There is a large interest in graduate level study in Anthropology. In keeping with UNBC's innovative approaches to academic study, Anthropology offers post-graduate studies via the interdisciplinary Master of Arts degree (IDIS) and through registration in individual 600 level ANTH courses.
Students interested in pursuing this path should consult with an appropriate member of the faculty in the program, who would potentially serve as the student's supervisor. This consultation would establish the appropriateness of this route given the student's career objectives and research interests.
Details regarding admission procedures, deadlines and other pertinent information can be obtained from the Office of Graduate Programs.
An applicant may undertake an IDIS program only under the following conditions:
- the applicant's proposed course of study cannot be pursued within an existing degree;
- the applicant has a well-conceived idea of the courses needed for a program of study and or a thesis topic that the applicant wishes to pursue
The guidelines for the IDIS MA program require that:
- the proposed subject of study (i.e. the thesis topic) be interdisciplinary in scope, drawing on at least two of the University's academic programs;
- the student take a minimum of 5 courses, not all, or all but one, course may be taken from one Program;
- the student submit a proposal conditional to acceptance into the program, and this demonstrates that study of the topic can only be achieved through a multi-disciplinary approach.
NOTE: It is recommended that students wishing to enter the Interdisciplinary Studies program contact the Dean of Graduate Programs to discuss their proposed program of study
Krista Voogd Ramsay
Bachelor of Arts (UNBC)
Supervisor: Dr. Angele Smith
Multiculturalism / Interculturalism
Krista is currently in her third year of her MA in Interdisciplinary Studies, with a focus in Anthropology and Political Science. She graduated from UNBC with a BA in Anthropology and Minor in Women's Studies in 2013.
Krista is interested in the concepts of integration and multiculturalism/interculturalism, and how these affect individuals' sense of place and identity. Krista has worked with these themes in many different projects that she has had the privilege to be part of. These include having been a research assistant in the Social History Research Department at the Kitsumkalum Band Office under the direction of Dr. Jim McDonald, and serving as a research assistant for Dr. Angèle Smith in her research on young adult tourist workers in Banff, Canada.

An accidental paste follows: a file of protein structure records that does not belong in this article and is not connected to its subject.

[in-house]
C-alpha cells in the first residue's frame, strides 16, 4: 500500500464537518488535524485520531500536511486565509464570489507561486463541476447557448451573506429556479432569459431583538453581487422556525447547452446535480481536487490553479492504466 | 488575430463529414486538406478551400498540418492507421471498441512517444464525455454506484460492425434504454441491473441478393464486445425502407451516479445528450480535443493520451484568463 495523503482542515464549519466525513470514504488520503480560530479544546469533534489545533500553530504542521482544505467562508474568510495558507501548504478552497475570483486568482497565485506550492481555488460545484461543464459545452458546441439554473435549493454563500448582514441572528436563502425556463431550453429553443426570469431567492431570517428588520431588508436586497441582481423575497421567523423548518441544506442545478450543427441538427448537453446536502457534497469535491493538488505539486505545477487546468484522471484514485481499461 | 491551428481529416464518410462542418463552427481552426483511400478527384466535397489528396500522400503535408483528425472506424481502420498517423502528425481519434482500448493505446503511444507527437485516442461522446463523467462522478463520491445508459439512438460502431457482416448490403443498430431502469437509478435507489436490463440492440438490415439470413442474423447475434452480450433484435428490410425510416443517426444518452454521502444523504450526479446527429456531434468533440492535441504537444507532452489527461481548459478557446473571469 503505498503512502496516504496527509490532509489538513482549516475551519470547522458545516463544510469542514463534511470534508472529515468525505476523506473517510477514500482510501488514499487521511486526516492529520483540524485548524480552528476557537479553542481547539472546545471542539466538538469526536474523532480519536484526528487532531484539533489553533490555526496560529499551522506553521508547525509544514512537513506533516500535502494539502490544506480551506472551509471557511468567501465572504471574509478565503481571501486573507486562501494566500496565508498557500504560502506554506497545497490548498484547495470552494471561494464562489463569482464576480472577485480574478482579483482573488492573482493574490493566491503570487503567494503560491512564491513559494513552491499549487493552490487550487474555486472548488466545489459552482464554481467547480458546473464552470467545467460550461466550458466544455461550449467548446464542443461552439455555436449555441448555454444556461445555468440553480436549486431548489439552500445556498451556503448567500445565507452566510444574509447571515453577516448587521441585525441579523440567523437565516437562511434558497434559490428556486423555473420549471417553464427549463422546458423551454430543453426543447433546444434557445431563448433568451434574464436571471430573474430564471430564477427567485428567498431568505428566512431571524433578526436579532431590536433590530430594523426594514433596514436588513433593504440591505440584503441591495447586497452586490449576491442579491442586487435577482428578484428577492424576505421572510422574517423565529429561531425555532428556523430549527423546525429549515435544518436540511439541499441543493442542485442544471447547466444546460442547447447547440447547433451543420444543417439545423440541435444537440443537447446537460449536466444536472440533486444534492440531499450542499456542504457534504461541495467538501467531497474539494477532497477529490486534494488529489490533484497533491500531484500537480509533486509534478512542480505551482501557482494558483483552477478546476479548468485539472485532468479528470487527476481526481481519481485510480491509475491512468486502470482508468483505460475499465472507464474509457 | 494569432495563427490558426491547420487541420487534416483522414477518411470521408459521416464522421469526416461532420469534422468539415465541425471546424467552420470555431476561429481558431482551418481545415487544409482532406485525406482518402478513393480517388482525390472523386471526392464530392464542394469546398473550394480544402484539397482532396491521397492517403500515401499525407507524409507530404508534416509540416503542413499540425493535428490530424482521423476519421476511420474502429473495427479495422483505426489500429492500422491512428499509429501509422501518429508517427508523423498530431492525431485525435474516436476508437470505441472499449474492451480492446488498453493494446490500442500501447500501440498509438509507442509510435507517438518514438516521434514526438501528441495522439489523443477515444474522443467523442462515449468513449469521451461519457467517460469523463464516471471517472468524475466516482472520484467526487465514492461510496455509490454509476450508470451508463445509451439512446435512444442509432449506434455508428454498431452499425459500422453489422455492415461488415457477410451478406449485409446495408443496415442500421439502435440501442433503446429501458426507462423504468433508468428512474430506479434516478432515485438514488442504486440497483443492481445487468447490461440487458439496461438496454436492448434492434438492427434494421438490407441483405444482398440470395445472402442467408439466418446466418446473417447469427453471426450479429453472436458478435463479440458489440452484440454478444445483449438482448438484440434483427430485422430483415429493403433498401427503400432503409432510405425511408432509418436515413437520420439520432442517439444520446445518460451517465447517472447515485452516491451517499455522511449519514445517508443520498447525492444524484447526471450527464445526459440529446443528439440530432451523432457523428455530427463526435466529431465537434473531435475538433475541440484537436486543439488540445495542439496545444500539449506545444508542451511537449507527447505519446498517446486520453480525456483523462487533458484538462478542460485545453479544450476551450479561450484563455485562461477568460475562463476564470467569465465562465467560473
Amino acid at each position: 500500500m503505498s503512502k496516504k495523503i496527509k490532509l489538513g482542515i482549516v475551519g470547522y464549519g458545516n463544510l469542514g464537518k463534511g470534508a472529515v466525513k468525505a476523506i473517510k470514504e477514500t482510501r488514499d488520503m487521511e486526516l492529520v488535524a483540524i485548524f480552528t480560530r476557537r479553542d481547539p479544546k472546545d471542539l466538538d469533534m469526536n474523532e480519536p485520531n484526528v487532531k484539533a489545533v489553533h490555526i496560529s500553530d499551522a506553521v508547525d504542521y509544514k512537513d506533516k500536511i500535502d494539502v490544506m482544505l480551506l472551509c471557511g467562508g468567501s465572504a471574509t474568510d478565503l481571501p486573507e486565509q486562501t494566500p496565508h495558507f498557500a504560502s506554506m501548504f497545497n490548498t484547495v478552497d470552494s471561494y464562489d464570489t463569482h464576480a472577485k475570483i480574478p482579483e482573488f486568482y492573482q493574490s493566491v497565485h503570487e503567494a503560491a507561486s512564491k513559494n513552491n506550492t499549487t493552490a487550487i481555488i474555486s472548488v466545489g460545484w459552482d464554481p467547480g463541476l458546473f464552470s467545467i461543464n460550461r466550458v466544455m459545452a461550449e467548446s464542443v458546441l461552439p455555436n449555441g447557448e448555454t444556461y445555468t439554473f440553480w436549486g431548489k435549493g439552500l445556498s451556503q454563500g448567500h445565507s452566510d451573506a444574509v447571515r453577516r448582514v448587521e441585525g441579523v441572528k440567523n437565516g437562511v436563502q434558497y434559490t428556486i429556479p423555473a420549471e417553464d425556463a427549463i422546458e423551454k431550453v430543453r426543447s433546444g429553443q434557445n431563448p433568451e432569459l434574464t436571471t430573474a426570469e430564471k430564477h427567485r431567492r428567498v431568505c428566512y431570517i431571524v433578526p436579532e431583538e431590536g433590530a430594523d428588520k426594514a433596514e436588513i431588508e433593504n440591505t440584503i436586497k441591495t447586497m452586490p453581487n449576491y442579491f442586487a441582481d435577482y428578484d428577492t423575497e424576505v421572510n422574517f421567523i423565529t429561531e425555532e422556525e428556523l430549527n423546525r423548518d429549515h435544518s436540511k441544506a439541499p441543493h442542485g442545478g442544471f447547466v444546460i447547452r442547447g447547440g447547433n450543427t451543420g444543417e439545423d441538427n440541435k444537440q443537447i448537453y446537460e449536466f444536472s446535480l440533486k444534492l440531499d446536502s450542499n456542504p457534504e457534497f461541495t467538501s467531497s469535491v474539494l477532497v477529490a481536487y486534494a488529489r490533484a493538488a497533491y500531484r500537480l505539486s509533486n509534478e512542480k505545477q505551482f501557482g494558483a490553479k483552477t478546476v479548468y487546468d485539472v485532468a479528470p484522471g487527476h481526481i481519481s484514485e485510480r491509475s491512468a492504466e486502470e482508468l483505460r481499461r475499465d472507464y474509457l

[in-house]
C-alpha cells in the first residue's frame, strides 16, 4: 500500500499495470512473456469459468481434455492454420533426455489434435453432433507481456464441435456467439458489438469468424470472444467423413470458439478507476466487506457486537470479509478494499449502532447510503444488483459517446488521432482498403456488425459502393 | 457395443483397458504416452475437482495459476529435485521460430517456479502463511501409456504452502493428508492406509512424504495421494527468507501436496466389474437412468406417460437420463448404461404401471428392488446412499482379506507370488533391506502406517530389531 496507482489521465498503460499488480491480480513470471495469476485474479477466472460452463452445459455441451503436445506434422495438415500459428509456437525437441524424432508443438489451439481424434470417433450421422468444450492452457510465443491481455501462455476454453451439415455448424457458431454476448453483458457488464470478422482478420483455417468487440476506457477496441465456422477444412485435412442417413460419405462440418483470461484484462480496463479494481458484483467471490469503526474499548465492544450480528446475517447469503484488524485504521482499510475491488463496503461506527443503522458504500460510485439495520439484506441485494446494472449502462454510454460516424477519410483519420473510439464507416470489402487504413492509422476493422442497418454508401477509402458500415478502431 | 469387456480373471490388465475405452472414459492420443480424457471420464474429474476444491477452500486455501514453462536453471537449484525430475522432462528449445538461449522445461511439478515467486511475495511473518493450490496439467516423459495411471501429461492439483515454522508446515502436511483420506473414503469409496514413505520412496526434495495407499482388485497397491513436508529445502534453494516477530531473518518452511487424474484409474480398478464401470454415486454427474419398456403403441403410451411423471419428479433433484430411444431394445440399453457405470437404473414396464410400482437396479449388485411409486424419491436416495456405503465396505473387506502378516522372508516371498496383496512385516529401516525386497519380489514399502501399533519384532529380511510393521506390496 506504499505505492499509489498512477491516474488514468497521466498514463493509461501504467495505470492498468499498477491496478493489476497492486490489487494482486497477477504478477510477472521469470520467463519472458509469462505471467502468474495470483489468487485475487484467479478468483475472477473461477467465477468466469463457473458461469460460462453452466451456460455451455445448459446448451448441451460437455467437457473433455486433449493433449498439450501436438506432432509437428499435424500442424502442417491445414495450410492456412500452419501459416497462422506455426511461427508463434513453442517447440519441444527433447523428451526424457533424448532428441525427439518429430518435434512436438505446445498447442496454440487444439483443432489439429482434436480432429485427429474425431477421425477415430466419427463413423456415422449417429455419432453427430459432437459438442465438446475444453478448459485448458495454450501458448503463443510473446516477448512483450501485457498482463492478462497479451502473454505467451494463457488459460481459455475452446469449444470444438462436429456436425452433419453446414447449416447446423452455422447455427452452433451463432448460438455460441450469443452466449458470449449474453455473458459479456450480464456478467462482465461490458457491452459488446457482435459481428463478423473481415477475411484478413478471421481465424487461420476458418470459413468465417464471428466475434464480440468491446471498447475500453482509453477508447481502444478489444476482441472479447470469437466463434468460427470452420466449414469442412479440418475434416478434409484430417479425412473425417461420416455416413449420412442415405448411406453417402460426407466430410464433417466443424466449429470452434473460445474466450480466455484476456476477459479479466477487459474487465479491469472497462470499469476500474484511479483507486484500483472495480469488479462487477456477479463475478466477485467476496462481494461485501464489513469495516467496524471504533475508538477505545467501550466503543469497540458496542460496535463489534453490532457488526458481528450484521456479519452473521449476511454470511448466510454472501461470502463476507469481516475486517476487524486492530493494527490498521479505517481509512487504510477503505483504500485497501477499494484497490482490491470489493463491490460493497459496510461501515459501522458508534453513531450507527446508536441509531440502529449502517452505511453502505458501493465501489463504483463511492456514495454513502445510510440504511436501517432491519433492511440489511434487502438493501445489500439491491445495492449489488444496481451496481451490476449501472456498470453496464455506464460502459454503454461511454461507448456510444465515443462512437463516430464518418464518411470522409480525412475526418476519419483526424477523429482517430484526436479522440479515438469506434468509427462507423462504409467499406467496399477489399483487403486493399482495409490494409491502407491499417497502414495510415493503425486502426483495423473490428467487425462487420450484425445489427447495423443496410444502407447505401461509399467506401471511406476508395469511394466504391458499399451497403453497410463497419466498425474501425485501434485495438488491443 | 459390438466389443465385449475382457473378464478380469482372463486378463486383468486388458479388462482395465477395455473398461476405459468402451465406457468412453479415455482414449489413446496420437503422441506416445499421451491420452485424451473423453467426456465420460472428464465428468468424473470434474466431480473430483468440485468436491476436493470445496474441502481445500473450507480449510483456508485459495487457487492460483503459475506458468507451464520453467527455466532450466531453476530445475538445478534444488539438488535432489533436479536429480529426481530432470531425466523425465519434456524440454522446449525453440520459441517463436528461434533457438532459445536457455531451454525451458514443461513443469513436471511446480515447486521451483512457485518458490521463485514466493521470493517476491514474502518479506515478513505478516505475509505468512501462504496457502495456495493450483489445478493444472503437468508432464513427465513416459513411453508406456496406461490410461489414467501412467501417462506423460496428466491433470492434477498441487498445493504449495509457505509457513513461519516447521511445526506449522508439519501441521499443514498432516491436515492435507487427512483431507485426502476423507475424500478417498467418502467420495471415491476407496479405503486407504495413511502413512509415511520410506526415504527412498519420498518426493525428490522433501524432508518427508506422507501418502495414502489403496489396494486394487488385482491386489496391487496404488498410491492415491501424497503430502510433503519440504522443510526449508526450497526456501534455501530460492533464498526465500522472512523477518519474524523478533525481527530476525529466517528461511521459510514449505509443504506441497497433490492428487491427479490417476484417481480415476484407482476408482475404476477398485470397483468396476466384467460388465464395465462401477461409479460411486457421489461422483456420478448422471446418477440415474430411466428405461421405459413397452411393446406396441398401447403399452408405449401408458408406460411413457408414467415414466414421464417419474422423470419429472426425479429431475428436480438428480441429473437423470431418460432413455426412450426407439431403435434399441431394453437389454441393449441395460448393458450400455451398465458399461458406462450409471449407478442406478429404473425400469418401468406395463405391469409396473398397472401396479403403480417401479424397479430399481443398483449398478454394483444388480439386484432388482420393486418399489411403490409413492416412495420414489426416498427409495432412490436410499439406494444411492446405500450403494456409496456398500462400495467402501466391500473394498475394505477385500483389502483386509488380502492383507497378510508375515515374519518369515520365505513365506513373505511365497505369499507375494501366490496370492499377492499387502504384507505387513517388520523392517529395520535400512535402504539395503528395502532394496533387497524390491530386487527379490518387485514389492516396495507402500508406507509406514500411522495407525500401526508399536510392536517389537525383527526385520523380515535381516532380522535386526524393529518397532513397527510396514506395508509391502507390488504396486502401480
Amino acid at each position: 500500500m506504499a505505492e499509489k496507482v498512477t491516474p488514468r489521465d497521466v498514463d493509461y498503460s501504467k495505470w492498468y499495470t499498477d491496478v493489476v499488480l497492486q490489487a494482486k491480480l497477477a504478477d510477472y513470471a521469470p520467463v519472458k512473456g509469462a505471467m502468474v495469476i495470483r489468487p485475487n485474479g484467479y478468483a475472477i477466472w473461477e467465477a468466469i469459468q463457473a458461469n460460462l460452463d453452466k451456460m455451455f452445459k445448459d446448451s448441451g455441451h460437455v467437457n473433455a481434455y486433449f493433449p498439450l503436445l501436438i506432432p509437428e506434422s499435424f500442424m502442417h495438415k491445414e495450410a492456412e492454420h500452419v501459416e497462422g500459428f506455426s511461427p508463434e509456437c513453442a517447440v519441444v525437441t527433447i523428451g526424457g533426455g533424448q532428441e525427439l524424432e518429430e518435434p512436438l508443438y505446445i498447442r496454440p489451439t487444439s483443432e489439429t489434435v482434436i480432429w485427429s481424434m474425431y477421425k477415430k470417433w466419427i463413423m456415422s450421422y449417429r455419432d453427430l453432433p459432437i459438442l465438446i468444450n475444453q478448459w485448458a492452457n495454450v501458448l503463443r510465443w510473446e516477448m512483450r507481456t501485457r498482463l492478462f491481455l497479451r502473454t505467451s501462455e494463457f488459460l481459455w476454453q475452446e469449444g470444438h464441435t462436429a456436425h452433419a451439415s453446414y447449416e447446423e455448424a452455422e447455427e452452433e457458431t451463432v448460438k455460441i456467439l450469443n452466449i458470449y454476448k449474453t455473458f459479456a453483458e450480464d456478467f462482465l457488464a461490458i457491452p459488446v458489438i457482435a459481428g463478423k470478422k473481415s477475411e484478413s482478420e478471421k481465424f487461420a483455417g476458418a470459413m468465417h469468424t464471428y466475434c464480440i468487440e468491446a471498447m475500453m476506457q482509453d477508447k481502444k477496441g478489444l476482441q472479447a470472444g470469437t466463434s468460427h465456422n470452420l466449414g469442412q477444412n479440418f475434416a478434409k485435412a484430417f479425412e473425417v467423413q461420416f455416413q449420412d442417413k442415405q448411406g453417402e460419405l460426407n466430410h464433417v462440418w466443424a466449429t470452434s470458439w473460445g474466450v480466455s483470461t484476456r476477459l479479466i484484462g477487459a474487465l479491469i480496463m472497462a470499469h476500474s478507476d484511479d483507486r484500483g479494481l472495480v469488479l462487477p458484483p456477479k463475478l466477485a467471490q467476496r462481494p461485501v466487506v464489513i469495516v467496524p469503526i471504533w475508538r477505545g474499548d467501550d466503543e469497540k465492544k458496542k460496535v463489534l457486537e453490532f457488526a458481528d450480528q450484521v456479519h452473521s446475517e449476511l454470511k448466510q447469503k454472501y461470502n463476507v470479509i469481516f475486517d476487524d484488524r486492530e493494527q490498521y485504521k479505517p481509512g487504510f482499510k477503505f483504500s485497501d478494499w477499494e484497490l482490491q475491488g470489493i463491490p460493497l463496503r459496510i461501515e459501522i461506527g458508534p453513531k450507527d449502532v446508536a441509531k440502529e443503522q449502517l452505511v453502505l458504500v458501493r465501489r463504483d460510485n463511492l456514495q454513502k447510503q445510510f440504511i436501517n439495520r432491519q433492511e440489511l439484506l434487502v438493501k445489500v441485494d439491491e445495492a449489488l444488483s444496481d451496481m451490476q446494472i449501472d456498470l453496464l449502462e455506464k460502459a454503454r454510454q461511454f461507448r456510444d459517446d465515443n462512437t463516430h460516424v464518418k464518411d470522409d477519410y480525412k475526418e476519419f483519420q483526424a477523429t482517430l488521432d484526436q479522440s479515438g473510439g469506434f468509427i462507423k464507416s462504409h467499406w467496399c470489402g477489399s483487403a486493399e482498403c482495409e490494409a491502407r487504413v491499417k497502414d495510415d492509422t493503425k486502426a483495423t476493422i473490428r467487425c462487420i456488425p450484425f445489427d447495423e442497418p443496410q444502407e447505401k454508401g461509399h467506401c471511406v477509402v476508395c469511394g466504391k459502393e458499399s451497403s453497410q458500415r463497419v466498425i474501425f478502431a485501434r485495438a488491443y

For her MA Thesis research Krista is conducting a comparative analysis between government structures/policies and lived experience in order to explore the integration of refugees into Irish society. In the summer of 2014 Krista spent a month conducting field research in Dublin, Ireland, including semi-structured interviews and participant observation. She is currently in the process of writing her thesis.
Jack C. Hoggarth
Graduate Student/Teaching Assistant
BA Hons (Trent), MA Candidate (UNBC)
Dr. Farid Rahemtulla
Dr. Michael Murphy
New World migration theories
Traditional eschatological knowledge
Boozhoo/Gwinzii. My name is Jack Hoggarth and I am of ancestral descent from the Teetl'it Gwich'in settlement, Fort McPherson, NT, and the Vuntut Gwich'in settlement, Old Cros, YK. I am also Mississauga Anishnaabeg (Mississaugo Ojibwe) of Waashkiigmaang (Curve Lfake First Nation), which is located in Southern Ontario.
My undergraduate background was completed at Trent University, Peterborough, Ontario, in which I received a Double Major Honours in Anthropology and Indigenous Studies. I specialized within the Biological sub-discipline of Anthropology, in which I pursued the paleopathological literature in attempts to expand my perceptions on pre-contact health and life throughout Turtle Island.
My research will draw upon traditional knowledge (TK) of the Dinjii Zhuu (Gwich'in) and current archaeological procedures to provide a balanced system of archaeology than can be employed within our traditional lands. The final product will not be referred to as 'Indigenous Archaeology', as every First Nation and Inuit group throughout Turtle Island has different eschatological, ontological, and methodological perceptions to spirit and the after-life.These various perceptions directly affect the original mortuary practice that was historically performed, which should be reflective within the application of modern archaeological procedures within First Nation and Inuit territorial and secondary-use lands.
~ Ni-kina-kinaa ~ ~ To all my relations ~
BSc Chemistry and Anthropology (UNBC)
Dr. Michel Bouchard
19th Century First Nations cultural attributes as described by Roman Catholic Oblate Missionaries